British Guild of Travel Writers' Awards 2010: The winners

British Guild of Travel Writers named Peter Hughes as the travel writer of the year at a 50th anniversary gala dinner on Sunday night in London.

Here is the full list of winners:

Travel Writer of the Year: Peter Hughes, who writes for a broad range of media, including Sunday Times, Times, Daily Telegraph, Financial Times, Condé Nast Traveller and many others.

Judges said: ‘This is an experienced writer at the top of his game. The judges were impressed by the range of subjects in this portfolio and by the deft handling of topical issues of concern to travellers.”

Best destination article under 850 words: Adrian Phillips: If the nightingale would just pipe down, Independent on Sunday.

Judges said that: ‘This piece brings to life the bird-rich stones of Hungary’s Lake Tisza, a little known place where in the author’s words nature quenches its thirst and shakes the dust from its features.”

Best UK feature over 850 words: Brian Jackman: Fourteen thousand died in one afternoon, Daily Telegraph.

Judges found the piece: ‘A comprehensive and carefully crafted tour of deserted Northumberland, with the ‘makes you want to go’ factor. Evocative, enticing, filled with wonderful similes and metaphors. The author clearly has a great love of language. A joy to read.”

Best European (non-UK feature) over 850 words: Andrew Eames, Past perfect, Lonely Planet Magazine.

Judges said: ‘The writer takes us somewhere new and catches and keeps our attention with skilful reportage backed by detailed research. We see, hear, feel and smell the once familiar world described and gain a fresh appreciation of its qualities. This feature gives us a chance to see this remaining pocket of yesteryear and yesterdays values while we can.”

Best Overseas Feature over 850 words: Anthony Lambert, Fur and Ice, Wanderlust, March 2009.

Judges said that this was ‘an engaging piece which effortlessly weaved together many aspects of life in Churchill on Canada’s Hudson Bay – from present day realities through to pioneering history, the natural environment and its wildlife. All had been well researched, and the author combined them into a clear picture, which was peppered with wry observations and sustained over a considerable length.”

Best Online Writing Award: Melissa Shales, for work published on Independent.co.uk; blog: steel-safari.co.uk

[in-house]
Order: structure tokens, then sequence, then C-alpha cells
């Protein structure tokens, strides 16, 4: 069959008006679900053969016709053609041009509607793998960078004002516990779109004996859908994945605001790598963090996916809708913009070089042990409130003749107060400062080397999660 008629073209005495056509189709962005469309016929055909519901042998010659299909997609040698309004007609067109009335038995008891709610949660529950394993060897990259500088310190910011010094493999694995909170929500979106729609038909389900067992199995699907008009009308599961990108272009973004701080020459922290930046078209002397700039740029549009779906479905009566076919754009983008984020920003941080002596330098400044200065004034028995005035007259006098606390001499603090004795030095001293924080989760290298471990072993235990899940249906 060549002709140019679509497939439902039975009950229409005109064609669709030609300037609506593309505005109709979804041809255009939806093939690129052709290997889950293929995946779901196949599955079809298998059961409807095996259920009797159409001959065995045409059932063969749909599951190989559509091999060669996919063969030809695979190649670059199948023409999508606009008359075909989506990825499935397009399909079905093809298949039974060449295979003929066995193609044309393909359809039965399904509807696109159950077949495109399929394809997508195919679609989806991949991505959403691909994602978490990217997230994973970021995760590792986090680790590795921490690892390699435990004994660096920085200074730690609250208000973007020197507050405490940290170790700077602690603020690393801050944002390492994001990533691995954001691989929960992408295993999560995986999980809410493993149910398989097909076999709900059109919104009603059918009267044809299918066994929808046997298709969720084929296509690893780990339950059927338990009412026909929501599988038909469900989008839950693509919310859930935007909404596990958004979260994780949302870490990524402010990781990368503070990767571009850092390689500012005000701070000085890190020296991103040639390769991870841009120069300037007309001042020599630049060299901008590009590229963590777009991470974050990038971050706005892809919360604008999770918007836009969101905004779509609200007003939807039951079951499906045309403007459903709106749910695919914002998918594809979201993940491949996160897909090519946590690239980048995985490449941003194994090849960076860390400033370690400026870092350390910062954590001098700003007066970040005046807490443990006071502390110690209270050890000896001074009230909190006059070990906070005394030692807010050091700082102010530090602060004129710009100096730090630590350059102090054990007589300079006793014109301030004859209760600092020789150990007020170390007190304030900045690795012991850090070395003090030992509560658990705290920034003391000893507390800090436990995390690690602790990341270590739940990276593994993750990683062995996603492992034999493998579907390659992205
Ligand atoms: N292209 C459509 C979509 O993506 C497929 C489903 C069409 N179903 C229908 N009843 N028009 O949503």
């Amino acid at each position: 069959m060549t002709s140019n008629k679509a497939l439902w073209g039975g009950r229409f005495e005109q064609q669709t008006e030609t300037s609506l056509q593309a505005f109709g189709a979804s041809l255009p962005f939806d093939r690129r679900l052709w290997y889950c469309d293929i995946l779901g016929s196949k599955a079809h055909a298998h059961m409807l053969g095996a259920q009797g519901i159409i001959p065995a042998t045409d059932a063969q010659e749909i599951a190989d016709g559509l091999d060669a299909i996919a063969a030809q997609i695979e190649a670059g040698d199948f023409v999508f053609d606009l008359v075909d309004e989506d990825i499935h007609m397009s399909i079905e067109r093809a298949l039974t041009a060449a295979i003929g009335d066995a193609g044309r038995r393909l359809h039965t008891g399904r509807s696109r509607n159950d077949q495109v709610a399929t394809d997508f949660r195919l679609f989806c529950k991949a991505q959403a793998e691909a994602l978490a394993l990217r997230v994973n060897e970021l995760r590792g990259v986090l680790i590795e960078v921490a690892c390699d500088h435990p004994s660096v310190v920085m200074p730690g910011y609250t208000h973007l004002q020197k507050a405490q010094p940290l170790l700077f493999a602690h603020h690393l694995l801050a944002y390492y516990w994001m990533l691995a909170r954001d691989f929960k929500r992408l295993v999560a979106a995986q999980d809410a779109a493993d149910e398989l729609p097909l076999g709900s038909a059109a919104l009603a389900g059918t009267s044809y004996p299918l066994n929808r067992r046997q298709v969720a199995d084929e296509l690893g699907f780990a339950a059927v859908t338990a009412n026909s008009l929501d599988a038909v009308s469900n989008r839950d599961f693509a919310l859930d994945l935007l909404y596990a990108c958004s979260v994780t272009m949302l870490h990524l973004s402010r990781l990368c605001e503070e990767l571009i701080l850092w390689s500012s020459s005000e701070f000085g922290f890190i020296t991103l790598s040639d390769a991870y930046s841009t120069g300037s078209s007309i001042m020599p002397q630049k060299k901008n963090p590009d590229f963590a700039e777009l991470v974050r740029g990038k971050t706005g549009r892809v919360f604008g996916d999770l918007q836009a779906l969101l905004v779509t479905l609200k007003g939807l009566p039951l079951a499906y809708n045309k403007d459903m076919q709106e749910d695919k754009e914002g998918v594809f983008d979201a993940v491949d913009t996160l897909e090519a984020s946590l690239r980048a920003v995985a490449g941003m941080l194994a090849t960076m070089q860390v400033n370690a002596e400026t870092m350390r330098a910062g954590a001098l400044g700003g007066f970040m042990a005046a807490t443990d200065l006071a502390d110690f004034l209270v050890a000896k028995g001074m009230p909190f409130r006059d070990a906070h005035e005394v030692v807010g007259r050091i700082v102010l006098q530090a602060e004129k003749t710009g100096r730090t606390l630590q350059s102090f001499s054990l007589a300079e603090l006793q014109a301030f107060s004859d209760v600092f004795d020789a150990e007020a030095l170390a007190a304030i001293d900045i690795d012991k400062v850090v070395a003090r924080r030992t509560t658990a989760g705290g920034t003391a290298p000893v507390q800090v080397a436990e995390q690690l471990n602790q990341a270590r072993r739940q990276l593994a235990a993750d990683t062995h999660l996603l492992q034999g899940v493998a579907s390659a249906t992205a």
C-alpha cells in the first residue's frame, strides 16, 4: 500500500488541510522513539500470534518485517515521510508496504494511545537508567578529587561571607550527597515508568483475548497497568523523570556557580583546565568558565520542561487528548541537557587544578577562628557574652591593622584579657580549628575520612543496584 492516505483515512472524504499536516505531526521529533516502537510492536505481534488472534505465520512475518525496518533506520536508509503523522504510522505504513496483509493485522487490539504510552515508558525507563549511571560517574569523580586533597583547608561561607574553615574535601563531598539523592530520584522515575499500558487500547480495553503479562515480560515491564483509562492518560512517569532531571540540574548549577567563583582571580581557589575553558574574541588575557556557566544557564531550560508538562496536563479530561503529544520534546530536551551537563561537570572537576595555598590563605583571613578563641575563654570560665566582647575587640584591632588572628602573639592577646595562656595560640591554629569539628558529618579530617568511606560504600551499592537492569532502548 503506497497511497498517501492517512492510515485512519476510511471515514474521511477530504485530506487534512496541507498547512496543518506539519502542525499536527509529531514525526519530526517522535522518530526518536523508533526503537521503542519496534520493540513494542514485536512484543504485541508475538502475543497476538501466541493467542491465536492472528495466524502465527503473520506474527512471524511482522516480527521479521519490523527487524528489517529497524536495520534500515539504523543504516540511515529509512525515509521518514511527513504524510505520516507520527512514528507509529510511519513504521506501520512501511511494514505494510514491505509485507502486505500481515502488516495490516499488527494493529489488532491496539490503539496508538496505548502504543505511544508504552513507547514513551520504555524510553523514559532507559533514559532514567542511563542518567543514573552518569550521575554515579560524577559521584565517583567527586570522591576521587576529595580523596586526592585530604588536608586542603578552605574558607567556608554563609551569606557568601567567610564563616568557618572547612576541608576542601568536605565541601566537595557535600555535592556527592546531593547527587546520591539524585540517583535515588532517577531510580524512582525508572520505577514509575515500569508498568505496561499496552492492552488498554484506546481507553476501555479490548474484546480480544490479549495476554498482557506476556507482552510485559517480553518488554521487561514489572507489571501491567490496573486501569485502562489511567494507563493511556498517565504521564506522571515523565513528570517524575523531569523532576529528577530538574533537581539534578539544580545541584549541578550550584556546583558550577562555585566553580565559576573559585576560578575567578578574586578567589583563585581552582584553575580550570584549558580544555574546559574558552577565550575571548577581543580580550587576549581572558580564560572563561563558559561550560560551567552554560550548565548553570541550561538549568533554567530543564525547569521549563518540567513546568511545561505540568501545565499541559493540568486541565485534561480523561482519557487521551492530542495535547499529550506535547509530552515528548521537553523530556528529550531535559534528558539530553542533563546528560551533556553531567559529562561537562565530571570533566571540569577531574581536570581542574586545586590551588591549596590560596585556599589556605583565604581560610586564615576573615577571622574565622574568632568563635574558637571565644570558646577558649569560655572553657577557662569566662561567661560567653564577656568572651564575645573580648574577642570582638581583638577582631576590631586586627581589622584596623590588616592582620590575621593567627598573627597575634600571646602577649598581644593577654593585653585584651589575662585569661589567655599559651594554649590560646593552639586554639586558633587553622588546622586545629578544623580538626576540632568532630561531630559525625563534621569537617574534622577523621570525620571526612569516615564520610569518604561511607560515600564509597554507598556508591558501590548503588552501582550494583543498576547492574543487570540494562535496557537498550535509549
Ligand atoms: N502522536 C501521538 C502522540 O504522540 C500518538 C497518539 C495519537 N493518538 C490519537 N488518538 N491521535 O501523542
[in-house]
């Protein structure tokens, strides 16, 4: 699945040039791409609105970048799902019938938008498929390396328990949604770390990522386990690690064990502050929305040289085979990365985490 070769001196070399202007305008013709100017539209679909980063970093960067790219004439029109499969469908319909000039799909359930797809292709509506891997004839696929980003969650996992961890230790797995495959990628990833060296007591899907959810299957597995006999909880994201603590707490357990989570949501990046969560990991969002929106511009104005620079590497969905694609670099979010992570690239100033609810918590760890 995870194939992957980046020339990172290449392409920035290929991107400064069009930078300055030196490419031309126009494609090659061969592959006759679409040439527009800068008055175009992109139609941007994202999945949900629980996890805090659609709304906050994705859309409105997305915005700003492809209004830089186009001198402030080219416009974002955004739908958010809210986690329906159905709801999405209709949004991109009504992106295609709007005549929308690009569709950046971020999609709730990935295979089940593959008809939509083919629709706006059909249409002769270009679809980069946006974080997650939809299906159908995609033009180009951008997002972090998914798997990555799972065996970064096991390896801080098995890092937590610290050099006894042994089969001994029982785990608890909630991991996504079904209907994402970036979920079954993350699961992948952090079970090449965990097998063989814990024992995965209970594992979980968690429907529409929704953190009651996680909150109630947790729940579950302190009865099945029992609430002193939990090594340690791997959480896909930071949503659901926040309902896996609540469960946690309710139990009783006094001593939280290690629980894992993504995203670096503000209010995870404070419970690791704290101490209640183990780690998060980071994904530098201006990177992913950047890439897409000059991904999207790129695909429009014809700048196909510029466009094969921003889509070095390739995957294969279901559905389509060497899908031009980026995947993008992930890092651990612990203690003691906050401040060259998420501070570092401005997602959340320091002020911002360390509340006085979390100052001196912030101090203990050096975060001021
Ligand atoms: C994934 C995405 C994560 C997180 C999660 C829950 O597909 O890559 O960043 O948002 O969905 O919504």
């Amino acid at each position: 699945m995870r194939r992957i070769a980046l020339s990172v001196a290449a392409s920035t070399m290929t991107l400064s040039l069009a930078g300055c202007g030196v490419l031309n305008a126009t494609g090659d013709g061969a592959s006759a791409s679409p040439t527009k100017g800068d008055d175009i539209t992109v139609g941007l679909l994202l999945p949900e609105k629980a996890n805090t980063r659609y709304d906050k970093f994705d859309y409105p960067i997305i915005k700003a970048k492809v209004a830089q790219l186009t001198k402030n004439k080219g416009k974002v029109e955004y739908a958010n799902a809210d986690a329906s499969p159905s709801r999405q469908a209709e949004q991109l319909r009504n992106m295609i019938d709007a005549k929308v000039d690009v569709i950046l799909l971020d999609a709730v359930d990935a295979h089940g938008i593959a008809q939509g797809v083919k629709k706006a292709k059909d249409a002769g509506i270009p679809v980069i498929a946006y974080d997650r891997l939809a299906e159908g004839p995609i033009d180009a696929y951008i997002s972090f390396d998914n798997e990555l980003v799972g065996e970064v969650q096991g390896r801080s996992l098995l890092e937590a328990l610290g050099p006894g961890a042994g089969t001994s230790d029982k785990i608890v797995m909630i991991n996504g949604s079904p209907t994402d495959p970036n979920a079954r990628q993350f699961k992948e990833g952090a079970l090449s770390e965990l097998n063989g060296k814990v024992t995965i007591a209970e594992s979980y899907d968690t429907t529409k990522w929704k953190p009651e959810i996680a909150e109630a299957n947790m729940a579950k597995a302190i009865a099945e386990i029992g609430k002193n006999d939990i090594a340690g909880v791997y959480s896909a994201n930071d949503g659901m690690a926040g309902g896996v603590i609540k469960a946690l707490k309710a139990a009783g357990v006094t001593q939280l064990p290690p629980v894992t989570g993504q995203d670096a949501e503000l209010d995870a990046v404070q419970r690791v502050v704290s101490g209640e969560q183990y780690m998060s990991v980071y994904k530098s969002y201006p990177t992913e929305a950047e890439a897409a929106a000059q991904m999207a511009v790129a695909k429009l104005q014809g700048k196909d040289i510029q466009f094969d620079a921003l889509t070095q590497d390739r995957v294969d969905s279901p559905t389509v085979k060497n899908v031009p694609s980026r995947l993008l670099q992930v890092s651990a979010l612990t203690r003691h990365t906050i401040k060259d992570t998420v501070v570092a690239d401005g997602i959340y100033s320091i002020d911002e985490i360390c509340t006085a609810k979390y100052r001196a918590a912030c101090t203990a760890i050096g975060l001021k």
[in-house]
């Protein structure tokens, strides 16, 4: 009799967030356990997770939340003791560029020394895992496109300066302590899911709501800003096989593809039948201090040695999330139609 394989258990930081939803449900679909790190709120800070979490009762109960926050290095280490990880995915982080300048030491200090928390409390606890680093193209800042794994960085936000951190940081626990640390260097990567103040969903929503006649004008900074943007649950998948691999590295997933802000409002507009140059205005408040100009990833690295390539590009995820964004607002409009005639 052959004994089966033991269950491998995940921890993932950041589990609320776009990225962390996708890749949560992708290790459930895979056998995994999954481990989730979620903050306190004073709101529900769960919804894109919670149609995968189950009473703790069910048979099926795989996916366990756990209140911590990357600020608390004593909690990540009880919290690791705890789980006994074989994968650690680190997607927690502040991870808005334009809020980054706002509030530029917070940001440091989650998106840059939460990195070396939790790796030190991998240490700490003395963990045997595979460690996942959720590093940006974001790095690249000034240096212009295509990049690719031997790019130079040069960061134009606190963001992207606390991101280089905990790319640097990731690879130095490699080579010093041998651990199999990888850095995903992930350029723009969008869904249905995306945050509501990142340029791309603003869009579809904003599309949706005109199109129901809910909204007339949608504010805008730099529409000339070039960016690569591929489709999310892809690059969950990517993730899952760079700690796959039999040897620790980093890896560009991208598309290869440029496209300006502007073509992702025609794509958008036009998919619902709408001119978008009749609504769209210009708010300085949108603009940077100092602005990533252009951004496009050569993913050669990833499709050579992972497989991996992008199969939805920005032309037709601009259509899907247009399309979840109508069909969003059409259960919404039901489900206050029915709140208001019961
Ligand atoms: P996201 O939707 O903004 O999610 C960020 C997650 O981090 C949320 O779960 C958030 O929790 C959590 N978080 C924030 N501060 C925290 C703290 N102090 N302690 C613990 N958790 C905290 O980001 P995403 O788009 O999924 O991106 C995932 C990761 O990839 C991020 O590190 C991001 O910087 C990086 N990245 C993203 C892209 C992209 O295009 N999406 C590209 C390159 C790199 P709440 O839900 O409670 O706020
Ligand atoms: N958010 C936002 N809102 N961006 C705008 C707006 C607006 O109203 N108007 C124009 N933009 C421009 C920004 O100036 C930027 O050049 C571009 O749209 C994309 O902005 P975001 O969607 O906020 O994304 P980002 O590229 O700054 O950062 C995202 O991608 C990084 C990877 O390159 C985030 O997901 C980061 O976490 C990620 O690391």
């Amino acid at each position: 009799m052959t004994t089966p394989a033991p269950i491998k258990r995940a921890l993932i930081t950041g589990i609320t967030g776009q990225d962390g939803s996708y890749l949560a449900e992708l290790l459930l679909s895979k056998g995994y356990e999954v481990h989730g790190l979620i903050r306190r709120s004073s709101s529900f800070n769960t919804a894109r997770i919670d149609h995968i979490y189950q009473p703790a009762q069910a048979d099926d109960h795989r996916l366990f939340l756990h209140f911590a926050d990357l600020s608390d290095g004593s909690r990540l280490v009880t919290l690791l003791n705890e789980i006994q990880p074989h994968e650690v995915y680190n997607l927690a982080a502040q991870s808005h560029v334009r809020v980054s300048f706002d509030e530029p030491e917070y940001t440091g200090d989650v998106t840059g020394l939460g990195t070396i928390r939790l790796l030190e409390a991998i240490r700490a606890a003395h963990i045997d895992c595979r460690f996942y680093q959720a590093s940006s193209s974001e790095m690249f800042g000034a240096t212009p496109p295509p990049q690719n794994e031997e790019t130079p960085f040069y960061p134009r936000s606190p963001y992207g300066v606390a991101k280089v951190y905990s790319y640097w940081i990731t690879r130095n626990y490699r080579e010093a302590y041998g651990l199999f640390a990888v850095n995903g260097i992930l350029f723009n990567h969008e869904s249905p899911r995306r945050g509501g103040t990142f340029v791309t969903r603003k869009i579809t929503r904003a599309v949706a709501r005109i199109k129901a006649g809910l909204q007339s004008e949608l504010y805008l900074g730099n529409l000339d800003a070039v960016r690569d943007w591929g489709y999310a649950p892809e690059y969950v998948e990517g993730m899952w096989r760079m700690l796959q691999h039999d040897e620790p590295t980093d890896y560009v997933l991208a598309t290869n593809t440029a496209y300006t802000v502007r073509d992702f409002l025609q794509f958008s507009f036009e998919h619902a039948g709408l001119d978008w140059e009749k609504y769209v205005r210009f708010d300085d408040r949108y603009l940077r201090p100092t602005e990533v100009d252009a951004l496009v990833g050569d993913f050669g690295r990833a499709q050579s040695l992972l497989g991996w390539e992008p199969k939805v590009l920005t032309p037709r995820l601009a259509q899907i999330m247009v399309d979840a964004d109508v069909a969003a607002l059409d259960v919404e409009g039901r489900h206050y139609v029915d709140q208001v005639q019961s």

Judges felt that her work was: ‘Fun and very fresh piece for a blog, with the fat flying article the outstanding choice. Excellently written. Her portfolio got better and better.”

Best Business/Trade Feature: Nick Haslam, Aboriginal Tourism, Geographical Magazine.

Judges found the winner: ‘An excellent and educational trade feature on the role of the aboriginal population in Australia’s tourism. A very engaging story deserving of a wider audience, meticulously researched, well crafted with good interviews.”

Best Transport Feature: Peter Hughes, A Town Like Oasis, Daily Telegraph.

Judges said the winning feature was: ‘brilliantly written and informative, and, it painted a real picture. No PR spin but the piece honestly provides the reader with a view of the ship”.

Best Guidebook Award: Polly Evans, Yukon, Bradt Travel Guides.

Judges said: ‘The writer was obviously smitten with the Yukon, this was very apparent from the text, but two things stood out for the judges-the quality of the writing and the amount of research. A deserving winner.

Best Travel Broadcast: Polly Evans, The Other Guantanamo, BBC World Service.

The judges said: ‘Guantanamo – a word all too familiar, and yet this radio feature changes perceptions. Guantanamo is one of the most beautiful and welcoming areas of Cuba according to this feature. The infamous prison is only one tiny part of the region that has so many delights to offer the traveller. The reporter, Polly Evans engages with her audience and the location with warmth, humour and intelligence.”

Best Narrative Travel Book: Douglas Rogers, The Last Resort, A Zimbabwe Memoir.

Judges found the book ‘an enjoyable and entertaining read, which provided a deep and personal insight into the unfolding tragedy that is Zimbabwe”.

Photographer of the Year: Karoki Lewis, for photographs of India, published by BBC News online and Geo India.

Judges said: ‘Although not a requirement – producing 4 images that tell a story is difficult.  These images show a range of creative styles, techniques and excellent technical skills and use of camera facilities. Each image tells a story on its own and as a set they work together to tell a greater story. They could be used to illustrate a high quality story or feature.”

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